Maybe that’s the thing about having a hometown. It’s a place that you know so much about that it becomes your own little world. Even the smallest details take on meanings that just wouldn’t make sense to anyone else. What might look like a copy-and-paste suburban town from the outside is full of colour, mystery and personality for those on the inside. The streets absorb your most formative memories and then, one day, you find your whole life reflected back at you in a graffitied ‘poo’.
Hence the mythology of a hometown. Historians tell us that ancient cultures used myths and legends to build-up their sense of identity and communicate what it was that made them unique. Stories about heroes, villains, beasts, dragons, triumphs and tragedies provided a useful shorthand for the things their society feared, valued and desired. It was a reflection of themselves – a way of authenticating their own existence. The same principle applies today: you can learn a lot about our world from the stories that we tell ourselves.
Consciously or unconsciously, I think we mythologise our hometowns for a similar reason. They are the ground zero of our identities – not just the places we come from, but potted explanations of who we are and what we are about. That's why we refer to our hometown years as our 'roots': they are what allow us to grow.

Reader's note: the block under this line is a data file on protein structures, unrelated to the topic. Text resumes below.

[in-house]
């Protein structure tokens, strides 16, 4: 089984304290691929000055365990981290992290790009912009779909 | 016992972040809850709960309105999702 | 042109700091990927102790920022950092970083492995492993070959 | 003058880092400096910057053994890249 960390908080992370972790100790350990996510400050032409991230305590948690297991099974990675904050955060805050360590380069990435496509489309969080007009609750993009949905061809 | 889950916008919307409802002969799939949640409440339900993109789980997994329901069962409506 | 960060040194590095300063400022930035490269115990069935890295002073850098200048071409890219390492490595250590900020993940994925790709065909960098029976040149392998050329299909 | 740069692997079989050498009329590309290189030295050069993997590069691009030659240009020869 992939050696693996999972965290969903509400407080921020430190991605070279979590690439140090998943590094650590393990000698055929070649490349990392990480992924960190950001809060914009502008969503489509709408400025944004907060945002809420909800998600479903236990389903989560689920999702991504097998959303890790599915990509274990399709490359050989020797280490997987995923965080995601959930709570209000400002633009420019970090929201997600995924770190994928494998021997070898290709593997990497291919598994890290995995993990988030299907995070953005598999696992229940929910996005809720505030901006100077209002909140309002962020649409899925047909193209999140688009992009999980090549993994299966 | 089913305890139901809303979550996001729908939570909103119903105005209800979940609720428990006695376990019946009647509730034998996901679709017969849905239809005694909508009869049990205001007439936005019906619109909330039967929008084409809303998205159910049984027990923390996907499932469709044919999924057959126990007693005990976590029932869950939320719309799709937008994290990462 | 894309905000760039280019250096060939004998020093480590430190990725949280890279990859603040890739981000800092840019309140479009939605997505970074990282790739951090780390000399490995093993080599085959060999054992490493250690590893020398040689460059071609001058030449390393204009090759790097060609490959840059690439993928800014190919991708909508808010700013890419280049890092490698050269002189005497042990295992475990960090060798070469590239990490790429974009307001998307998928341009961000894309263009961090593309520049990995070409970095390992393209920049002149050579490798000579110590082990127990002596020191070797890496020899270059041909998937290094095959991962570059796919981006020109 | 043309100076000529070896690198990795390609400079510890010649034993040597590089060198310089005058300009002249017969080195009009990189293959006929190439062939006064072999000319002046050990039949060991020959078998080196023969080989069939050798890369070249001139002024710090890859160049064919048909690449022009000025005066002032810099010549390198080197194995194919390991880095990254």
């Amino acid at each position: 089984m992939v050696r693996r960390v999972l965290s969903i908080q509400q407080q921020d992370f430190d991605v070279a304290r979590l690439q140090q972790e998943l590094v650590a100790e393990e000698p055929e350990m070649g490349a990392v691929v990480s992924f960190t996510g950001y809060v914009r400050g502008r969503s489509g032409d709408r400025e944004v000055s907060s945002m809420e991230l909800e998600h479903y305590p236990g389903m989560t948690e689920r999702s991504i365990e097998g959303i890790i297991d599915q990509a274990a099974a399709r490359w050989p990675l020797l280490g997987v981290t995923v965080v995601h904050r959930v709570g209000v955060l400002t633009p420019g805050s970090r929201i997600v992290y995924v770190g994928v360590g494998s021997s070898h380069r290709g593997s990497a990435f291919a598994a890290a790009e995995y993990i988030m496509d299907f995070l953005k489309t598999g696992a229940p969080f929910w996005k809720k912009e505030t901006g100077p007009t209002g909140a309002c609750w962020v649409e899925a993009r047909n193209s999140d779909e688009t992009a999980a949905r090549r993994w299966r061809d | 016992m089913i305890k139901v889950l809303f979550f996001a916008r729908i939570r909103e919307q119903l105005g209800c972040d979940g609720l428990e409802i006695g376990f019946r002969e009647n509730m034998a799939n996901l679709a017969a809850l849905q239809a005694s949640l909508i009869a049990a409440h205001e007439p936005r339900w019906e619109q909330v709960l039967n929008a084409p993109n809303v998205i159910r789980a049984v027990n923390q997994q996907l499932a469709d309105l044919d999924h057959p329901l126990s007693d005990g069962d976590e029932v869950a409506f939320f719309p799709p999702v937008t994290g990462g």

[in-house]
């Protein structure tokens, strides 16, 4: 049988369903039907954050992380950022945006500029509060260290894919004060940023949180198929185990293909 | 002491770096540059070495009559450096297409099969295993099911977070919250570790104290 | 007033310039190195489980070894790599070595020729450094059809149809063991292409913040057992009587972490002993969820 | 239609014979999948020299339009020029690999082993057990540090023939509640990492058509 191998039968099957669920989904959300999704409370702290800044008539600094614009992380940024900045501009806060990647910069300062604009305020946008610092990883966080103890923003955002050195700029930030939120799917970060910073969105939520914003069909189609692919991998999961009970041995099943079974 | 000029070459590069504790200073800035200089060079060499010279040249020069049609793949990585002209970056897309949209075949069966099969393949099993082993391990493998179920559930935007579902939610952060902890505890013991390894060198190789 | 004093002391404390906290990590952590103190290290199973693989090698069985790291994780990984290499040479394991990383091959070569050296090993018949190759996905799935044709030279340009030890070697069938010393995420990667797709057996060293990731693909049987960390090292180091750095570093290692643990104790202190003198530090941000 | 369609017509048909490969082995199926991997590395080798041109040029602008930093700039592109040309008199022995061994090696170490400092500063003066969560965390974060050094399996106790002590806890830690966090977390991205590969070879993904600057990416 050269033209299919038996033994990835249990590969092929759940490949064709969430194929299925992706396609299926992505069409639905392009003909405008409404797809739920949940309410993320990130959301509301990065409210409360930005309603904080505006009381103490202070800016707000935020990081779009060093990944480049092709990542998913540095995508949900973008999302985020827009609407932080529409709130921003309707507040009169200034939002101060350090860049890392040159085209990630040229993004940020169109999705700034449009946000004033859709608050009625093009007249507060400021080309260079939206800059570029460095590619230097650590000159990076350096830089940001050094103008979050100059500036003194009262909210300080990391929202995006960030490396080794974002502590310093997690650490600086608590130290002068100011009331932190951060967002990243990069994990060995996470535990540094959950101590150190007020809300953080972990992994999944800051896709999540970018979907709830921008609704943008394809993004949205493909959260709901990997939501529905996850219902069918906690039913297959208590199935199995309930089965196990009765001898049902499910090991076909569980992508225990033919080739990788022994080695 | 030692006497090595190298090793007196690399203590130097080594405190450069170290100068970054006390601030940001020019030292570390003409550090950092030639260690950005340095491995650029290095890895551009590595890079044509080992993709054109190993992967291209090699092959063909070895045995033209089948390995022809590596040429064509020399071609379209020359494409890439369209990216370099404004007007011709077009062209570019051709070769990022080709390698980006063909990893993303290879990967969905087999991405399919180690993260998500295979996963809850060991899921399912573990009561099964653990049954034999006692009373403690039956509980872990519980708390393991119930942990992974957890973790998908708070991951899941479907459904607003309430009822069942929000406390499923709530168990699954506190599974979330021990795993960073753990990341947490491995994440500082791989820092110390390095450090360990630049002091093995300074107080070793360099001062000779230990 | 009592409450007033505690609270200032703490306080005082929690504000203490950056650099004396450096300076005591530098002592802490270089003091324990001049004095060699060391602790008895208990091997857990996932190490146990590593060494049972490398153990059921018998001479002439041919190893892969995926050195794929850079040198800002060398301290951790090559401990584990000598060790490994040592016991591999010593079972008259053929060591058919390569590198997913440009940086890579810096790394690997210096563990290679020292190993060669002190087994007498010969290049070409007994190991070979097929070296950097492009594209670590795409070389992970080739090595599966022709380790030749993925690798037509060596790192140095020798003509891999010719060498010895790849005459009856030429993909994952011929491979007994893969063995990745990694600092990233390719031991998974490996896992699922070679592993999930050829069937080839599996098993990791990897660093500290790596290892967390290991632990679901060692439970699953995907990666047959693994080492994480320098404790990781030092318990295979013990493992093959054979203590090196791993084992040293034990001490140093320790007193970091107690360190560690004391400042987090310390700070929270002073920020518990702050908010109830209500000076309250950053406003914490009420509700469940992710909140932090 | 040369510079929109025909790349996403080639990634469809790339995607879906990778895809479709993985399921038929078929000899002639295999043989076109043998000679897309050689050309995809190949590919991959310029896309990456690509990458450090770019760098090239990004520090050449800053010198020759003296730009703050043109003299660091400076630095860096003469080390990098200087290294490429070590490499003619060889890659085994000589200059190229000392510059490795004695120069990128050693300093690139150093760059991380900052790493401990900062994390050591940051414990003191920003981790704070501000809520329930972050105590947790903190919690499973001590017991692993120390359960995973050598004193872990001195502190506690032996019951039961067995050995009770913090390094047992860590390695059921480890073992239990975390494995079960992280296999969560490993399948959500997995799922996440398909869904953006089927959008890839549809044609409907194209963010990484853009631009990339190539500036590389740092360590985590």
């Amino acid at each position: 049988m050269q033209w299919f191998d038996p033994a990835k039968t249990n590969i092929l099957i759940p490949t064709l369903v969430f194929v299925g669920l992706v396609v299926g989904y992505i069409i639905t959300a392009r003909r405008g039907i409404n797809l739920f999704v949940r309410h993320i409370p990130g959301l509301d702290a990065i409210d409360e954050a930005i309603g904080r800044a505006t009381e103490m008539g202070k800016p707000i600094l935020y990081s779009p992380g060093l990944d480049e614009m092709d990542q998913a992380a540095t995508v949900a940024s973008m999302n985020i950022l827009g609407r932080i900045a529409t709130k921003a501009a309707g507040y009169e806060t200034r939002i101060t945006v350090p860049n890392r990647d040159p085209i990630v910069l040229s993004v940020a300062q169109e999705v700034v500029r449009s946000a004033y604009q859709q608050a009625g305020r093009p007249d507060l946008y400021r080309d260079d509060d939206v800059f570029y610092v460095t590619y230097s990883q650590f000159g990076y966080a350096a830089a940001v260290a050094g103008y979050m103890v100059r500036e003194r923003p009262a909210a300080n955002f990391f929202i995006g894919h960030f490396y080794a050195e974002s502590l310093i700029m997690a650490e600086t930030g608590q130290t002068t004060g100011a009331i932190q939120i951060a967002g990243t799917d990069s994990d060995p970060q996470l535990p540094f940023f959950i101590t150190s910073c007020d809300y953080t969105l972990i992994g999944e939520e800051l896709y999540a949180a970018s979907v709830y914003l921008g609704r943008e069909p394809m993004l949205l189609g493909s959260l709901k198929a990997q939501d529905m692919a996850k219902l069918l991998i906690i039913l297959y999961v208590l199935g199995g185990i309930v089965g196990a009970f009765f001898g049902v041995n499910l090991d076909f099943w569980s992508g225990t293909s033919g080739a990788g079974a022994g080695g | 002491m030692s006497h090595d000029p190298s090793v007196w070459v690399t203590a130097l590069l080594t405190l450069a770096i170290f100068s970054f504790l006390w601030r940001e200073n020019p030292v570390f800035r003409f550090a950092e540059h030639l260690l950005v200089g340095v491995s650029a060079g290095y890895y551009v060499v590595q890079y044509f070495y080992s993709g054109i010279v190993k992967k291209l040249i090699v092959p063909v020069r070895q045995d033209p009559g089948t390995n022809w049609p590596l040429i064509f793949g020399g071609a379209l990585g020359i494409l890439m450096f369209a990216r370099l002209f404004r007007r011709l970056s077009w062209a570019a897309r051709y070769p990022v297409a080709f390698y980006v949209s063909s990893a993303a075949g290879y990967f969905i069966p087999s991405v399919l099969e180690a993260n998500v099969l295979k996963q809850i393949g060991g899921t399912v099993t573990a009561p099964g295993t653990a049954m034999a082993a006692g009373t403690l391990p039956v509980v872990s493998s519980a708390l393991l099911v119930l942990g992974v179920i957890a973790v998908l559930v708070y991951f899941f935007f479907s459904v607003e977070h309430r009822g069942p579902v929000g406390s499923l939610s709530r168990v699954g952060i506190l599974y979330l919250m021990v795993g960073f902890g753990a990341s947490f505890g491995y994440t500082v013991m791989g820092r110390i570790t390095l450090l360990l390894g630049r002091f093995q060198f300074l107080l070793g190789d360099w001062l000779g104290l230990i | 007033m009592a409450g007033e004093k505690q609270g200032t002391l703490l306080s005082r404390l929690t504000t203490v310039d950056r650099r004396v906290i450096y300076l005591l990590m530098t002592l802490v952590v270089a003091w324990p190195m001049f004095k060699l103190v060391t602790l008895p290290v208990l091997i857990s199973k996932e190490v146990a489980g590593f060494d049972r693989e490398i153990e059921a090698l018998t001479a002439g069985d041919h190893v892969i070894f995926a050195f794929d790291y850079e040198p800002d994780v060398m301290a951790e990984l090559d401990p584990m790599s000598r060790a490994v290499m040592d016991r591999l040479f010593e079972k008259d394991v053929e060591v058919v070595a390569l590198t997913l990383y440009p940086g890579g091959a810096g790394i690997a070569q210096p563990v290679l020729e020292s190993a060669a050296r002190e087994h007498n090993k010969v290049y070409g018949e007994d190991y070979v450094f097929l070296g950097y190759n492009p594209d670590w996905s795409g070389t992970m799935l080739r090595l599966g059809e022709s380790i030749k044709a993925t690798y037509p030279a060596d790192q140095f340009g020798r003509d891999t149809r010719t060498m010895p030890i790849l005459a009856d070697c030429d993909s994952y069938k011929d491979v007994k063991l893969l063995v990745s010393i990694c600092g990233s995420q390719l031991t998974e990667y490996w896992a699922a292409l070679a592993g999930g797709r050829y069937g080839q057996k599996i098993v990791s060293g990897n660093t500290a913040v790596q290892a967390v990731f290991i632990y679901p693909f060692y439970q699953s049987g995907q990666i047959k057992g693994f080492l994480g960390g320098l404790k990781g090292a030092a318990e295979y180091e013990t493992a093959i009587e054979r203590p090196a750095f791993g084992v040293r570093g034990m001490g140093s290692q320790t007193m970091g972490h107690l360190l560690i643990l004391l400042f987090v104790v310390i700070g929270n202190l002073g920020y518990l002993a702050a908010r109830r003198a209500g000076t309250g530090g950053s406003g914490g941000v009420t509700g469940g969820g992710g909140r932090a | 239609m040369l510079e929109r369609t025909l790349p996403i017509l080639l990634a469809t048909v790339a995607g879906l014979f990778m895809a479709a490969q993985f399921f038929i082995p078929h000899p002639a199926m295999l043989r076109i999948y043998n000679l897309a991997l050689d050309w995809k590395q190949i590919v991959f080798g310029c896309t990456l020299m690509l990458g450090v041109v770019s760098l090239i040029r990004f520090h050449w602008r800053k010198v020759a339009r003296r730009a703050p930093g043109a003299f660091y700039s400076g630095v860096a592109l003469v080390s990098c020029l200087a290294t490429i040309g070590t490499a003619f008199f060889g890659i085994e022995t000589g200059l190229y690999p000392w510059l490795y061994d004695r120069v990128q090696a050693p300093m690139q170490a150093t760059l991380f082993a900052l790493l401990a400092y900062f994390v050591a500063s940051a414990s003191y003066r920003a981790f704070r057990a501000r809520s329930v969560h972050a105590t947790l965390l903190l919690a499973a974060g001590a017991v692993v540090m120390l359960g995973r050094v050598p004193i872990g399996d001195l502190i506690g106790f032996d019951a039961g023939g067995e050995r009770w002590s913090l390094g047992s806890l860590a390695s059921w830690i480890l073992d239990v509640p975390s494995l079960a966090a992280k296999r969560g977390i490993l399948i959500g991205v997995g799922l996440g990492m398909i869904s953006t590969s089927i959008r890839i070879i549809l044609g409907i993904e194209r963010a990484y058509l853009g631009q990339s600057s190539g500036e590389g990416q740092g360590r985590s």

I hope we’ve all experienced some version of this hometown because it’s not so much about a town and it’s a lot more to do with ‘home’. Whether it’s a place, friendship group, family or mindset – whether we were born into it or not – home is somewhere where we just make sense. A place that understands and is understood. A place that anchors us and provides the gravitational pull that organises the rest of our lives.
Now I realise why my Grandad’s story made sense to me. Leamington does have a gravitational pull. My hometown is a myth.